Thursday, July 21, 2016

Summer will be Winding Down ~ Ever Thought About Preserving Food?

For years, preserving your own food was common. My mom did it and actually it wasn't that long ago. If you have a garden that produces a bountiful harvest, you may be thinking how to make it last... how to preserve it for the coming winter doldrums.

Freezing is the simplest means of preserving food but if you don't have a freezer chest or space in your fridge/freezer, then you may want to consider conserving as in canning or drying and even meats can be preserved through curing. Being a brainy gourmet, I recommend all three means of conservation and or preservation. Believe me, you will be absolutely delighted when you open a jar of your own home grown preserved food on a cold winter evening.

To begin, let's consider the easiest of herbs, fruits and veggies to preserve. For the most part, drying herbs is a daily task at the brainy gourmet headquarters. You can use an oven or a counter top electric drying machine. Clip your favorite herbs, spread them out and let them dry overnight in the oven or machine and if you have clipped a lot, it may take up to a day or two depending on the amount.

As for fruits and veggies, I highly suggest drying plums, apricots and apple slices: wash the fruits, dry with a clean towel, halve, remove the pit and or core (only apples need peeling and slicing) and dry spaced out on racks in the oven on low heat for up to 72 hours (I have a old Caloric wall oven with a constant pilot which seems to be just right for drying as the temp inside never gets more than 80) and of course you can use the suggested time found on your counter top drying machine.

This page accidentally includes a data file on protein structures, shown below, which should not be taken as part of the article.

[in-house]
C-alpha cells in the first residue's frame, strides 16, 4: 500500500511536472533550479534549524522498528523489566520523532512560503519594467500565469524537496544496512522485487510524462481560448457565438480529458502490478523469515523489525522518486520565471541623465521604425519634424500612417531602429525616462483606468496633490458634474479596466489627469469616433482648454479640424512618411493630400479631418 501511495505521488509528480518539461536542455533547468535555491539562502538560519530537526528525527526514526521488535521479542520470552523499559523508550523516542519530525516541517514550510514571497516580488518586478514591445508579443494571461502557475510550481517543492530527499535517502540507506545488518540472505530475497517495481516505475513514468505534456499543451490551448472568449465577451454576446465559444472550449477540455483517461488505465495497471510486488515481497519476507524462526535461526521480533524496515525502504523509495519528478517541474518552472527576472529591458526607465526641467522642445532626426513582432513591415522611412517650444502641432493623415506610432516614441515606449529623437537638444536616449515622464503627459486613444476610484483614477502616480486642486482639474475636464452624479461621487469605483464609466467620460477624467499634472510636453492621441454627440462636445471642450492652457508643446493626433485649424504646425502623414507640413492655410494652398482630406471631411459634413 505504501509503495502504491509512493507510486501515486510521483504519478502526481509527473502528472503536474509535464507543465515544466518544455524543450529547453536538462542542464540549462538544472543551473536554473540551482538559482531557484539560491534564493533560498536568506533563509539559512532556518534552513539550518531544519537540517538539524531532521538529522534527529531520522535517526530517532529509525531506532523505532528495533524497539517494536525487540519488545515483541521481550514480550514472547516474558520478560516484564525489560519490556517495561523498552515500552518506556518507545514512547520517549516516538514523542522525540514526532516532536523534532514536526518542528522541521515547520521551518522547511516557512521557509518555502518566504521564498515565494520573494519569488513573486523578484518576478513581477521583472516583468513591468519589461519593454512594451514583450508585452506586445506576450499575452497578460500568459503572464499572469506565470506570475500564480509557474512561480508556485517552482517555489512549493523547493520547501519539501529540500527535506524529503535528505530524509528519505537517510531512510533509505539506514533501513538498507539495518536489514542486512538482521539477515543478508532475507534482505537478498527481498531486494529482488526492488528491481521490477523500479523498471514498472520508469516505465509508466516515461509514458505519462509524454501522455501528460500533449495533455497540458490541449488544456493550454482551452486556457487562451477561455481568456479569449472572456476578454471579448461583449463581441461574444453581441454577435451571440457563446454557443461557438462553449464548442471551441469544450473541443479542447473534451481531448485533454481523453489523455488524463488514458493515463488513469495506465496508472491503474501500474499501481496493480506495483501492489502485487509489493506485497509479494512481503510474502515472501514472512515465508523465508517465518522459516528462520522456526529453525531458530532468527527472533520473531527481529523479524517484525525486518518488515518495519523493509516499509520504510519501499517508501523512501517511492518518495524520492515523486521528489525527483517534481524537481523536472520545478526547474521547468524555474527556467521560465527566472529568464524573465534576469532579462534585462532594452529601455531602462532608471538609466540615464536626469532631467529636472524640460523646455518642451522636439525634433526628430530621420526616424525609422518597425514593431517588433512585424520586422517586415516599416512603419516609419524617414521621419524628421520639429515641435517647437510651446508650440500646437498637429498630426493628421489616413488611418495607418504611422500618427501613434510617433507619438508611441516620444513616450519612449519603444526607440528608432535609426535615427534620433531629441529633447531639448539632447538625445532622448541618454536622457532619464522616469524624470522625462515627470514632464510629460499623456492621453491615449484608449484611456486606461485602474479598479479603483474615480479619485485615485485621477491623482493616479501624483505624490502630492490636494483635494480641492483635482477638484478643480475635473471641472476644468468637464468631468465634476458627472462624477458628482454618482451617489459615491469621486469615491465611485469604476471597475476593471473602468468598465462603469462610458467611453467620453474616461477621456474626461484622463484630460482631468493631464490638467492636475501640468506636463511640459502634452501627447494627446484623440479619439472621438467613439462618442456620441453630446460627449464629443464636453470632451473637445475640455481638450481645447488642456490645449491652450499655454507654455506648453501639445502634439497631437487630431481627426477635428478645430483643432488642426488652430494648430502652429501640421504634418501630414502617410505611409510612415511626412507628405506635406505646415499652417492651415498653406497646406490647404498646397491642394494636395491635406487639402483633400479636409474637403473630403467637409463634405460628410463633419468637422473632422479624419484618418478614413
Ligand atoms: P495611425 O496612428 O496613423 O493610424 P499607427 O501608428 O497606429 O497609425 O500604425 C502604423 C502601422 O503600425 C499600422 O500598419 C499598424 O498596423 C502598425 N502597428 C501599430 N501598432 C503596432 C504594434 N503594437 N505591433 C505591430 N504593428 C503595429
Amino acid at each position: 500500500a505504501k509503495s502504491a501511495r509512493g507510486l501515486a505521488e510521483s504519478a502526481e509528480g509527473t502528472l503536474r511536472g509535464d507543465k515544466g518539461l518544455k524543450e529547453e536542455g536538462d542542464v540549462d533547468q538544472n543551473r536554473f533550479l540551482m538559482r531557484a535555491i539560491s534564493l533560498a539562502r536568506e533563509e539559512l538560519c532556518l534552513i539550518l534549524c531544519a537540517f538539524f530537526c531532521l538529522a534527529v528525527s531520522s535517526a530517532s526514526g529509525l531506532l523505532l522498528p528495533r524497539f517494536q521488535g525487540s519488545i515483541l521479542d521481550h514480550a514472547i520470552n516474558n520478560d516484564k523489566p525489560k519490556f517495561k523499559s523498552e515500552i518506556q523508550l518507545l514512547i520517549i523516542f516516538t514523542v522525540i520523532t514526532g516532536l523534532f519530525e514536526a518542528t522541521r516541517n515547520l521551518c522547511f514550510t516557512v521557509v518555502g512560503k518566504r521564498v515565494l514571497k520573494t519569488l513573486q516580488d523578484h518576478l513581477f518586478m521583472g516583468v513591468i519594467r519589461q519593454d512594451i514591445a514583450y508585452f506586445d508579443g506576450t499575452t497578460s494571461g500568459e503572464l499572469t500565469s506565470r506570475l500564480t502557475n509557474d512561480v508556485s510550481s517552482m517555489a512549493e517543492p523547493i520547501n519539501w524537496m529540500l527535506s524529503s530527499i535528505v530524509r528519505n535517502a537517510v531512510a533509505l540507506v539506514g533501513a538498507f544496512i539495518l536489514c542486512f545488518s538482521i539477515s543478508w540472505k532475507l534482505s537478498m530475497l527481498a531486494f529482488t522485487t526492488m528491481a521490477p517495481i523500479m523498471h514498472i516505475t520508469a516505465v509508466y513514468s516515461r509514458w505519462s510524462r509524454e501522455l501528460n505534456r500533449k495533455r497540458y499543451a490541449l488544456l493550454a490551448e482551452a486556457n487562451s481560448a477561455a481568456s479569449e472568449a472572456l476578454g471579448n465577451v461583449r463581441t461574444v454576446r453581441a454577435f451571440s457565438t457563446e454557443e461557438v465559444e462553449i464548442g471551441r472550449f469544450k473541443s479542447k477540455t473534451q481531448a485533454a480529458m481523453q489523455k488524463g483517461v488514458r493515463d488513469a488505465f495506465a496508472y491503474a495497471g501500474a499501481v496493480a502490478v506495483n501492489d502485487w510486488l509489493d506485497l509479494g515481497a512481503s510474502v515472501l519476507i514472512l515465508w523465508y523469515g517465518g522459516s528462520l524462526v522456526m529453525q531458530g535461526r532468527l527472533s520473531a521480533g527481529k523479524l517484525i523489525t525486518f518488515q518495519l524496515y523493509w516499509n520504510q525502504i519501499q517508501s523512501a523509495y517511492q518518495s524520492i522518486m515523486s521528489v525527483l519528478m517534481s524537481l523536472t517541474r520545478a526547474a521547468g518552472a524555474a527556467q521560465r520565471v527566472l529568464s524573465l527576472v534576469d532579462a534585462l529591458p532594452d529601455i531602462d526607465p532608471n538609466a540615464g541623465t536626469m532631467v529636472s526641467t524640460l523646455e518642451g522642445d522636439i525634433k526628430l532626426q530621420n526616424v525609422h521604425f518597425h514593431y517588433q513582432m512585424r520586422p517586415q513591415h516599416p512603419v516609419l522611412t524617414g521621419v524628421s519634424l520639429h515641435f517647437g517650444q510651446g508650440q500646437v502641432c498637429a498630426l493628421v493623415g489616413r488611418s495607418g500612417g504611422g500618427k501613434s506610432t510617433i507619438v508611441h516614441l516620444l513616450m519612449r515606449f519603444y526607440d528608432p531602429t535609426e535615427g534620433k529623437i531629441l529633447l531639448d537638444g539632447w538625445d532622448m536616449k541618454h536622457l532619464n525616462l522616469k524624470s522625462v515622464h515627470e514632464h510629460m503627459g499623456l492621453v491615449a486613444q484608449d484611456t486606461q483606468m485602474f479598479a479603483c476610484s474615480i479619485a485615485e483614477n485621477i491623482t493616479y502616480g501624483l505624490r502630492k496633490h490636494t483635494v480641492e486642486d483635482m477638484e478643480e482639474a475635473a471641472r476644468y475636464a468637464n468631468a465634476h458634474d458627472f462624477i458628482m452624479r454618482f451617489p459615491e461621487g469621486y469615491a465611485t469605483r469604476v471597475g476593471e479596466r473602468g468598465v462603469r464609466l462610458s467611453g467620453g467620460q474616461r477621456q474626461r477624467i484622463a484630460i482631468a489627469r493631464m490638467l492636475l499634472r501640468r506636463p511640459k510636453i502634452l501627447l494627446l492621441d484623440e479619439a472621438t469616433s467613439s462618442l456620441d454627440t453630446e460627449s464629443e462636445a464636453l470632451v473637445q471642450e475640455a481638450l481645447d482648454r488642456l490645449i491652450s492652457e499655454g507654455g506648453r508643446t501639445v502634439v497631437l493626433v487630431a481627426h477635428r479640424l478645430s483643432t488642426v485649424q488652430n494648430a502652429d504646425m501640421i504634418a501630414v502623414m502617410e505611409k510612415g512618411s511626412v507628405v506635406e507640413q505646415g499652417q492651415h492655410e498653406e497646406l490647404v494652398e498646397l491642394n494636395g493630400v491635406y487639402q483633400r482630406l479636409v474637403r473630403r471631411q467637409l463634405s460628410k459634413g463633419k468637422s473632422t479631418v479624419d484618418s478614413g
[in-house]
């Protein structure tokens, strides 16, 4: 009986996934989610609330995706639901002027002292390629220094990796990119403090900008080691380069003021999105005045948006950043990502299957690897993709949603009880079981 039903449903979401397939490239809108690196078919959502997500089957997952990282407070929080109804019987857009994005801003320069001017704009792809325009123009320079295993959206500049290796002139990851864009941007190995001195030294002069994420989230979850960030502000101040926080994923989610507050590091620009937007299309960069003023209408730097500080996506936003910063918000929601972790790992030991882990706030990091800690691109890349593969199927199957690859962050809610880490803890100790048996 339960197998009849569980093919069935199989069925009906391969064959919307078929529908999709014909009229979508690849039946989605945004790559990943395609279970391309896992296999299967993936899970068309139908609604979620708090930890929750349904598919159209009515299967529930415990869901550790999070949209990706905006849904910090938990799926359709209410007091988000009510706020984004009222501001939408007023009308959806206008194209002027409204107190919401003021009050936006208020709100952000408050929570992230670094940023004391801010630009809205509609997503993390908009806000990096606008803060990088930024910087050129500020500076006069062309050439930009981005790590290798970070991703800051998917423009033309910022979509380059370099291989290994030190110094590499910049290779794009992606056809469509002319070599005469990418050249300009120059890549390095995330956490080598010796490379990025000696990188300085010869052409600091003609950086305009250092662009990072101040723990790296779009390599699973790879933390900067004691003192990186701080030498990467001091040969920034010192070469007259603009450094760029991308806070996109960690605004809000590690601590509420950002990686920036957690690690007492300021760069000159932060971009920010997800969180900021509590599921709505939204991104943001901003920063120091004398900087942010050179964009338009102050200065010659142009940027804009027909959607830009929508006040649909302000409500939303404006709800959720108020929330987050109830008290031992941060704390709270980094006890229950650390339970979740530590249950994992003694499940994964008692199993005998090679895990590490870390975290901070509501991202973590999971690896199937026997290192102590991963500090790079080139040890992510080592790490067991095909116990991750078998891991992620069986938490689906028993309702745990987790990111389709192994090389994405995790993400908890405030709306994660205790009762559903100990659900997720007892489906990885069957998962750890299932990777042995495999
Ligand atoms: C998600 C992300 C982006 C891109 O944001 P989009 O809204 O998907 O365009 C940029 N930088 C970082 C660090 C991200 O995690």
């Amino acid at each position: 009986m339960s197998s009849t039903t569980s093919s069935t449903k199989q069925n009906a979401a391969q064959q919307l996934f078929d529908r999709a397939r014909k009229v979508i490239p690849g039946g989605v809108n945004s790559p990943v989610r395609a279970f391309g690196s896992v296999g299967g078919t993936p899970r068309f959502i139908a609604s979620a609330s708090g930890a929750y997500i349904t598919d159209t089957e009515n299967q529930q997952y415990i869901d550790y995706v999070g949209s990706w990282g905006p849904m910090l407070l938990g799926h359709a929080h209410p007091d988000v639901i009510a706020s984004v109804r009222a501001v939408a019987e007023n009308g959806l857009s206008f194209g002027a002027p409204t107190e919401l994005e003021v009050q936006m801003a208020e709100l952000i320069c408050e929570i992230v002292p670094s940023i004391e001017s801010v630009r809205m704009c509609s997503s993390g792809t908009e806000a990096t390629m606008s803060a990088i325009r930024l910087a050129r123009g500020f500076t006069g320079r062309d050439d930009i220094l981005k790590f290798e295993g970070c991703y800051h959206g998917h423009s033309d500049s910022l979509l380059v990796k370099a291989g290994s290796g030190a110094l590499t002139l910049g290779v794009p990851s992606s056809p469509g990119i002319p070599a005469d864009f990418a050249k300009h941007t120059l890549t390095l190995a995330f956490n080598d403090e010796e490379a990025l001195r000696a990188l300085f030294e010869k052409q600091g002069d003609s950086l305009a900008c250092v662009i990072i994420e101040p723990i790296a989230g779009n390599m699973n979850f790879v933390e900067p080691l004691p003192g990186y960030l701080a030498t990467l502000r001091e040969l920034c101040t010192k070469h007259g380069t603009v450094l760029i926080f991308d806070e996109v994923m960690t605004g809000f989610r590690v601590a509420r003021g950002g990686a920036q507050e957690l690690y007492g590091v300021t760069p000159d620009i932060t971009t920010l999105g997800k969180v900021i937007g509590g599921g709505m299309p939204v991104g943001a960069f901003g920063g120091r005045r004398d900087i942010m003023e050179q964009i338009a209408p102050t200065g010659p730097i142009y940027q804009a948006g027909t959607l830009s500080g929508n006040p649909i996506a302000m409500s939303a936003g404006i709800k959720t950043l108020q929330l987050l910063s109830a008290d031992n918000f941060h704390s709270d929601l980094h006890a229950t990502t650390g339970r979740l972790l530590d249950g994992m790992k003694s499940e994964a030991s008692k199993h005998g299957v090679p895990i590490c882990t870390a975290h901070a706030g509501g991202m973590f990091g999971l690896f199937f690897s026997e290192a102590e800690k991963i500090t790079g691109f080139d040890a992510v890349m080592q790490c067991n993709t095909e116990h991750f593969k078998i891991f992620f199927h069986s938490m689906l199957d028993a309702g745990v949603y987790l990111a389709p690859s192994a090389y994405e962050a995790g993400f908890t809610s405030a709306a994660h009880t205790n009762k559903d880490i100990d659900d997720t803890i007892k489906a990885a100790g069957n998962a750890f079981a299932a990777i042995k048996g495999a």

When it comes to veggies, I like to freeze whole asparagus, green beans and even whole tomatoes: wash and bag and freeze.

I also enjoying canning tomatoes and applesauce. Nothing fancy... just brainy. Red ripe tomatoes should be washed, blanched, skinned and jarred with a pinch of salt spooned into boiled out mason jars and topped with boiled lids. Place the jarred tomatoes in a very warm deep water bath on the stove on low heat for 15-20 min. Remove, and let the jars free stand to cool keeping an ear to listen for the lids to pop. The applesauce is a bit more time consuming as the apples have to be washed, peeled, cored, cut up and cooked down into a sauce along with a bit of sugar, then jarred in the same way as the tomatoes... following the same stove top processing.

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